17. Tim37

    Tim37 Member

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    its strange what becomes popular in this world. a 28 gauge is a much better starter gun that a 410 but people just dont buy them. i would much rather shoot a 38 super than a 9mm but they just arnt any where near as common.
     
  18. Cmeboston

    Cmeboston Member

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    Bass pro sells 16 ga sport loads for $6.99 IIRC, not that much more expensive, if you shoot trap alot you may want to consider reloading...


    Sent from my iPhone using Tapatalk
     
  19. foghornl

    foghornl Member

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    i started out shotgunning with "pops" {grandfather} Savage/Stevens Mdl 94B in 16Ga.

    Mod choke, and that light "Tenite" stock & forend. Brutal on both ends.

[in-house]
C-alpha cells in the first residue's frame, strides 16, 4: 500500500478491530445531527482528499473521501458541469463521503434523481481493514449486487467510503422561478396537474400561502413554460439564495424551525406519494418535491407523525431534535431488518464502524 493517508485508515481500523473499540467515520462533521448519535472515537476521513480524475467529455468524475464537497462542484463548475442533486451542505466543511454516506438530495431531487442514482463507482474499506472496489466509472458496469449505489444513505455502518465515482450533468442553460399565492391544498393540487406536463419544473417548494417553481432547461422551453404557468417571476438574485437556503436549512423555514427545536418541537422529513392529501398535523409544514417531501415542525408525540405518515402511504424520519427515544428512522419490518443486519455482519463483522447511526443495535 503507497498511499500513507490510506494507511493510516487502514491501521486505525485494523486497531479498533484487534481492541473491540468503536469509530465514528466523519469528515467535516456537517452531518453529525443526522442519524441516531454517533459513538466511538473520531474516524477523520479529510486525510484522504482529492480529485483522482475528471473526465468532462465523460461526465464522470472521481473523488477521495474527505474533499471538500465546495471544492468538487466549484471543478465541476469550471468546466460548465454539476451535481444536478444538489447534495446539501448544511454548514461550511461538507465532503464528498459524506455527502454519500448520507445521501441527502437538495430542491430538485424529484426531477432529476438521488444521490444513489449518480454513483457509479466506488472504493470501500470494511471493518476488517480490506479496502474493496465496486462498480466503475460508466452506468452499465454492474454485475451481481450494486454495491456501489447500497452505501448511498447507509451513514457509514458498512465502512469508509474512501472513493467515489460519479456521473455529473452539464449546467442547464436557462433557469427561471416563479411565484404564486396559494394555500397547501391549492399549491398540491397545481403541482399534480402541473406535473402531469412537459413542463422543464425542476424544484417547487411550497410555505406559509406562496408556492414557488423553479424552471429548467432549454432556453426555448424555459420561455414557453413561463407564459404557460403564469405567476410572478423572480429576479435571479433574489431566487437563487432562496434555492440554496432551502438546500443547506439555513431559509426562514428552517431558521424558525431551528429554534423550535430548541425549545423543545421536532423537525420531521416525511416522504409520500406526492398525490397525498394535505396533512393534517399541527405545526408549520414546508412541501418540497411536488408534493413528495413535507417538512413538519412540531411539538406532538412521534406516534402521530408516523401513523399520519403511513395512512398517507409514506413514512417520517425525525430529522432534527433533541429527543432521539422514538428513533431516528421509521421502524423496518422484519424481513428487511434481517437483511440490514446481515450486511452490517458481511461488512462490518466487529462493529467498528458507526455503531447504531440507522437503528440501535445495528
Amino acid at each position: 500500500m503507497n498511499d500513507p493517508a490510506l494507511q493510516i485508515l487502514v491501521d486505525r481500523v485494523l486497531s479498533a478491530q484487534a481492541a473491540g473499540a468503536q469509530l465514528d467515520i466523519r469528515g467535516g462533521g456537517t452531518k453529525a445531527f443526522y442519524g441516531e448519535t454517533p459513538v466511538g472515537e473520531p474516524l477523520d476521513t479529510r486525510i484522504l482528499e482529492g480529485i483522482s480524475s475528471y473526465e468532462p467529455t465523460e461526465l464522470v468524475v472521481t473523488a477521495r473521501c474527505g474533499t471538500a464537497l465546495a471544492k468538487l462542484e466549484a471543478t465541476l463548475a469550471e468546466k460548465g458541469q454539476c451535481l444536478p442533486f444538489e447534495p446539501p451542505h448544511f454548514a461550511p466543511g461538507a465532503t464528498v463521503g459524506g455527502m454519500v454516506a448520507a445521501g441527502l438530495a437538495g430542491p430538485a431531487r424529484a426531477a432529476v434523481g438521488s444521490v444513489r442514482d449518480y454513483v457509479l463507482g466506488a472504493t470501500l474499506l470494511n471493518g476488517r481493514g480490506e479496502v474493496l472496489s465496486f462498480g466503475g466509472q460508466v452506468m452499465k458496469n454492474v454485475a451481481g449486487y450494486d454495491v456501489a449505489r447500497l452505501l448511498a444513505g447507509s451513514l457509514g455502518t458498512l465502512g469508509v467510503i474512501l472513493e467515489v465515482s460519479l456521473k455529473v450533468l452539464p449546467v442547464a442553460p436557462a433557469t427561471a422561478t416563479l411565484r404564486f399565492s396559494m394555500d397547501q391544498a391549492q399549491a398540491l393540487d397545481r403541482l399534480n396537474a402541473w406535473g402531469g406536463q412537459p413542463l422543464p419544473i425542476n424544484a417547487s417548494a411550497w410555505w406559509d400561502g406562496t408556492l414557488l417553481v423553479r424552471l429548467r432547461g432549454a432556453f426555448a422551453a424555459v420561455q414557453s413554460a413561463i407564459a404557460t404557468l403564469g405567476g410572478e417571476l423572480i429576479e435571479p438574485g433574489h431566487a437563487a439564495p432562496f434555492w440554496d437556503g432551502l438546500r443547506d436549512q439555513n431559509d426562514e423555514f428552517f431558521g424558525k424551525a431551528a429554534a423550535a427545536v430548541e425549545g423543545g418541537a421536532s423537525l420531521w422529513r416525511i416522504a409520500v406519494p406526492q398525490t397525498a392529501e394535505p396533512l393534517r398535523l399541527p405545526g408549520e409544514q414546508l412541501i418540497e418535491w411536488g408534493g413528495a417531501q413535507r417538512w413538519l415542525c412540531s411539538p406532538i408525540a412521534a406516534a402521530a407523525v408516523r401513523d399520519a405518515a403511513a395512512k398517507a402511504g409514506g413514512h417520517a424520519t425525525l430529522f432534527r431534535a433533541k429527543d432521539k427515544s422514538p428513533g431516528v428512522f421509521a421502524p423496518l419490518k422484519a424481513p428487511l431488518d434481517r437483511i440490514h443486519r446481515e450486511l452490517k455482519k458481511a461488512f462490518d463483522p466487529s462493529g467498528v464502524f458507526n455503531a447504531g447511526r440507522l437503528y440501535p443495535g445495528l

20. Liberty1776

    Liberty1776 Member

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    it's a good question. dunno why. I've hunted with my 16's more than aaaany thing else for the last 40 years. Used to love it for ducks too, back in the "olden-golden" days, when you could still get good lead shot loads to use on ducks...
     
  21. sting75ray

    sting75ray Member.

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    I have a Model 12 Winchester in my collection that I have never shot. Dad had it for years and I think he only shot it one time.
     
  22. coolluke01

    coolluke01 Member

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    16 Ga got a bad rap because a 16 ga shell will slide halfway down a 12 ga barrel. This could be very bad if someone just racks another round and fires. Making them purple helps. The 20 ga was seen as safer as it will slide all the way through a 12 ga.